Clarification regarding the GitHub Actions pre-submit testing

mark.reinhold at mark.reinhold at
Thu Mar 18 00:22:17 UTC 2021

2021/3/17 7:49:23 -0700, alan.bateman at
> On 17/03/2021 13:43, Aleksey Shipilev wrote:
>> :
>> Technically speaking, in the last few months we saw issues that 
>> slipped through Oracle's build-test system. Arch-specific build 
>> breakages were caught by GHA. Not sure if Oracle systems run any 
>> 32-bit tests, so 32-bit build/test failures were caught. There were 
>> issues when a minor post-internal-testing fix actually broke the code, 
>> and it was caught by GHA, which runs on every sync.
> The topic of ports and maintainers has come up a few times at the 
> OpenJDK Committers Workshop. At least some of us had hoped it would lead 
> to some agreement on the ports that are required to build at all times, 
> and/or a maintainers file that name the people responsible for keeping 
> specific ports and features alive.
> For the most part it has defined itself. If a change causes breakage on 
> linux-x64, windows-x64, macosx-x64 or linux-aarch64 then it is 
> disruptive to a lot of people and needs urgent attention, at least when 
> it breaks with versions of a toolchain that are widely used. On the 
> other hand, breakage to ports such as linux-s390 or aix-ppc64 doesn't 
> impact too many people and can be fixed up later (the SAP engineers seem 
> to work tirelessly to keep these ports going).
> I'm not aware of any recent discussion/agreement on the 32-bit ports.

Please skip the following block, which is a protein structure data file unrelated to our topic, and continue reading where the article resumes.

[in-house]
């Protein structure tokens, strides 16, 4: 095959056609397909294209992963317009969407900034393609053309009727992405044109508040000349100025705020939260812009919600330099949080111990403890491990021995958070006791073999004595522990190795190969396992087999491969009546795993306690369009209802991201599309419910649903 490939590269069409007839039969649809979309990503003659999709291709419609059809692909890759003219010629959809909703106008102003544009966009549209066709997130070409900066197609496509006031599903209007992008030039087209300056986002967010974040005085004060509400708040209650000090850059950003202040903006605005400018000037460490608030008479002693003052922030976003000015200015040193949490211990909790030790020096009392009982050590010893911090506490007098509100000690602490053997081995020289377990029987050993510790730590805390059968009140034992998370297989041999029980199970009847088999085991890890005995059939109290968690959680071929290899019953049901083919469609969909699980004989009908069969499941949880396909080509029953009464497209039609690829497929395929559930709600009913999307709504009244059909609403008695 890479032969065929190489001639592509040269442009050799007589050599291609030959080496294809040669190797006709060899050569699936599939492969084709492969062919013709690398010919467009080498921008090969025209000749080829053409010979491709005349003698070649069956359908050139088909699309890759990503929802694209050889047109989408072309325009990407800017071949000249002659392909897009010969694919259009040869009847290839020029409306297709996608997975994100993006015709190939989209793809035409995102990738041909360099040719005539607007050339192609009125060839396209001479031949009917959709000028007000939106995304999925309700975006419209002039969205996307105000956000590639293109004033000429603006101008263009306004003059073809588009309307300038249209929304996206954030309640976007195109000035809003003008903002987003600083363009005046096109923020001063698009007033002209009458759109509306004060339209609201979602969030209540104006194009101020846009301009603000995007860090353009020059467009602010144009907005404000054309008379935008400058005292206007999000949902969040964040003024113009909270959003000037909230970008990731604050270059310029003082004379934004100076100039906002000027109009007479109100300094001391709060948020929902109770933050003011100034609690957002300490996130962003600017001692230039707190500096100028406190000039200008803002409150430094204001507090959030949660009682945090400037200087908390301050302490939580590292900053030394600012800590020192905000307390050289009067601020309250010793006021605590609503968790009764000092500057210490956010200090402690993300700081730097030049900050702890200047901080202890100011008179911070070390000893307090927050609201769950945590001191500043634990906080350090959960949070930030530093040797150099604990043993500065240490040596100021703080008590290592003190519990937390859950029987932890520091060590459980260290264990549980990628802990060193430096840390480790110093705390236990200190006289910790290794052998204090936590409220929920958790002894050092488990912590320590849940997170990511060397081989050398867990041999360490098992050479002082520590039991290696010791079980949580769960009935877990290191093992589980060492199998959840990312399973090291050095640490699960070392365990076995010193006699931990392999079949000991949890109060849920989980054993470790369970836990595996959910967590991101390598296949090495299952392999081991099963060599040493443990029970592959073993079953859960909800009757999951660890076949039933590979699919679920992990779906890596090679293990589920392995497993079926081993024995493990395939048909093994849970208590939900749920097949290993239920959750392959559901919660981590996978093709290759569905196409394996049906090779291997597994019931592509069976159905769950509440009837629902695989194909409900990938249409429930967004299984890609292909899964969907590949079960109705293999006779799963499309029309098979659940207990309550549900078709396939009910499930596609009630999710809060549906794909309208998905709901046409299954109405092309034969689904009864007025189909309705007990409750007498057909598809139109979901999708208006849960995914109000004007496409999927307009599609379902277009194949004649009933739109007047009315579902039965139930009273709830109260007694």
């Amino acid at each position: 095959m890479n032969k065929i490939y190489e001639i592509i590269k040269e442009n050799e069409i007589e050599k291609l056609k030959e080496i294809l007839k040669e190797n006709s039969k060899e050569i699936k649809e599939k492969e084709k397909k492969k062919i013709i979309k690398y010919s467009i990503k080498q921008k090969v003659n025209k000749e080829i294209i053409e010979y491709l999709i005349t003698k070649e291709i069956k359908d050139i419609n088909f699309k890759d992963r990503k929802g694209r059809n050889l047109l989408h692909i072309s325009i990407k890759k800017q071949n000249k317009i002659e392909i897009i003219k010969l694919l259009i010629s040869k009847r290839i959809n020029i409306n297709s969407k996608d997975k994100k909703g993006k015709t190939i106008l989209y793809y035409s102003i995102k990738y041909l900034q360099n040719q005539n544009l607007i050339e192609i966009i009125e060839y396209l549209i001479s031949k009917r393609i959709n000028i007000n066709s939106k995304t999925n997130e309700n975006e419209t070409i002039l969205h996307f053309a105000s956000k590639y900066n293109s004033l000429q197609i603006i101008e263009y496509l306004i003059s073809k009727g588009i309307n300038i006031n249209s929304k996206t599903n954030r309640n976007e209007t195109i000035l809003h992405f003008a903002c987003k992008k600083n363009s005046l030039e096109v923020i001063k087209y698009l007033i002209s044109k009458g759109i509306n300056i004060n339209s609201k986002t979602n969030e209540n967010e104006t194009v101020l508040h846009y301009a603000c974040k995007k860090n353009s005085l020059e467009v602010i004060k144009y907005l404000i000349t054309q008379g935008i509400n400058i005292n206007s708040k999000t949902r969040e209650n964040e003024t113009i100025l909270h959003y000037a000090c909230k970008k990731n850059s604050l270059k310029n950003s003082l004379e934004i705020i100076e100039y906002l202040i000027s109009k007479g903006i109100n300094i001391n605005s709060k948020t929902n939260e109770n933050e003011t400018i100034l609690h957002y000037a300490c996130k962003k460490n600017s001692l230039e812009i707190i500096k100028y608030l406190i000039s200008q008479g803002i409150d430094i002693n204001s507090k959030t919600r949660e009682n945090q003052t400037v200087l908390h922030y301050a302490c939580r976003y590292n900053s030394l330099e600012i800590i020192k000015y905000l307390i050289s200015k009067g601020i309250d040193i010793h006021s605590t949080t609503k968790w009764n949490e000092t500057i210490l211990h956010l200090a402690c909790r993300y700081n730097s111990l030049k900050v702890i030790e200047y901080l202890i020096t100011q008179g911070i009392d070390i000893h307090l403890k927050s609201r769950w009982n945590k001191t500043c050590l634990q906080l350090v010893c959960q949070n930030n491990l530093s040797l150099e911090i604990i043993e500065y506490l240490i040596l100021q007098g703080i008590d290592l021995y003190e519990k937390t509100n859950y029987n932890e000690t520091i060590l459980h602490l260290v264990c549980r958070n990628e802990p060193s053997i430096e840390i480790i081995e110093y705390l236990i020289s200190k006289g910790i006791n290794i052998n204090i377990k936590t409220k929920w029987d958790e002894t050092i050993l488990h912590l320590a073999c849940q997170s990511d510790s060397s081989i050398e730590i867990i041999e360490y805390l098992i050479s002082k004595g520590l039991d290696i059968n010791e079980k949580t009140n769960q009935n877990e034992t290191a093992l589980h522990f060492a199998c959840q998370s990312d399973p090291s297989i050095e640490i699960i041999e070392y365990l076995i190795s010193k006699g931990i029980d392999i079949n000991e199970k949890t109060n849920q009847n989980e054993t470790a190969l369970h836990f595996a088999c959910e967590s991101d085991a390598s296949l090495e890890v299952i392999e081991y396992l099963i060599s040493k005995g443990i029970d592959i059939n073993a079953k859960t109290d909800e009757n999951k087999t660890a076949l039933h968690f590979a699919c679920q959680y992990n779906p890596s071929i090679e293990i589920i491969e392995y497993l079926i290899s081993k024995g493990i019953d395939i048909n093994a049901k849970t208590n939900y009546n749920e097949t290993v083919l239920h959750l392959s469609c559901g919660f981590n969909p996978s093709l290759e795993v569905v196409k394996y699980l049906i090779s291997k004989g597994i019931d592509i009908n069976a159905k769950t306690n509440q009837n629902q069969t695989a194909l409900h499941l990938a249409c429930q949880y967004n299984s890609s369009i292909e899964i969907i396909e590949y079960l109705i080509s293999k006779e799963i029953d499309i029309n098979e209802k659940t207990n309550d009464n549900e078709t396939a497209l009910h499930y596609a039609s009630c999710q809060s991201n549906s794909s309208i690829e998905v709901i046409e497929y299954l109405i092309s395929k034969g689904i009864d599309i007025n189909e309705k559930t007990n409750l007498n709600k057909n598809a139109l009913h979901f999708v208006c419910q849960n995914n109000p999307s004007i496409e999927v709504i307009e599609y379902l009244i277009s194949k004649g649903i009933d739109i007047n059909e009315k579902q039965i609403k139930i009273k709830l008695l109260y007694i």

> Oracle engineers haven't been building the main line on 32-bit for 
> several years (I think JDK 8 was the last) so periodic/temporary 
> breakage isn't too surprising. I don't know when 32-bit was added to the 
> GitHub Actions but requiring all changes to be build/tested on 32-bit 
> would need discussion. I'm thinking specifically of some of the bigger 
> OpenJDK projects that will involving non-trivial porting and whether 
> they will now be required to have 32-bit ports completed before integrating.

As Alan’s summary suggests, in practice we already have two categories
of ports -- we just don’t have names for them.

  - _Primary ports_ (for lack of a better term) are the most broadly
    used.  They can be built and tested on hardware and software
    platforms that are commonly available.

    Examples of primary ports: linux-{x64,aarch64}, windows-x64, macosx-x64

    If the build or testing of a primary port breaks in the main line
    then those responsible for the change generally scramble to fix it.
    A change that requires porting work cannot be integrated into the
    main line until it supports all of the primary ports.

  - _Secondary ports_ (again, for lack of a better term) are less
    broadly used, though they are important to some developers and
    companies.  Building them often requires hardware and software
    platforms that are not commonly available.

    Examples of secondary ports: linux-{arm,ppc64,s390}, aix-ppc64

    If the build or testing of a secondary port breaks in the main line
    then those who maintain that port generally fix it.  A change that
    requires porting work can be integrated into the main line without
    supporting the secondary ports, but contributors of such changes are
    encouraged to assist the maintainers of the secondary ports in doing
    the necessary porting work.

Assuming that we agree on this story so far, where does that leave the
32-bit ports presently tested in GitHub actions?  Primary, or secondary?

Where does that leave windows-aarch64, and the forthcoming macos-aarch64?

Must Valhalla’s JEP 401 (Primitive Objects) support windows-aarch64,
macos-aarch64, linux-{arm,ppc64,s390}, and aix-ppc64 before it’s

- Mark

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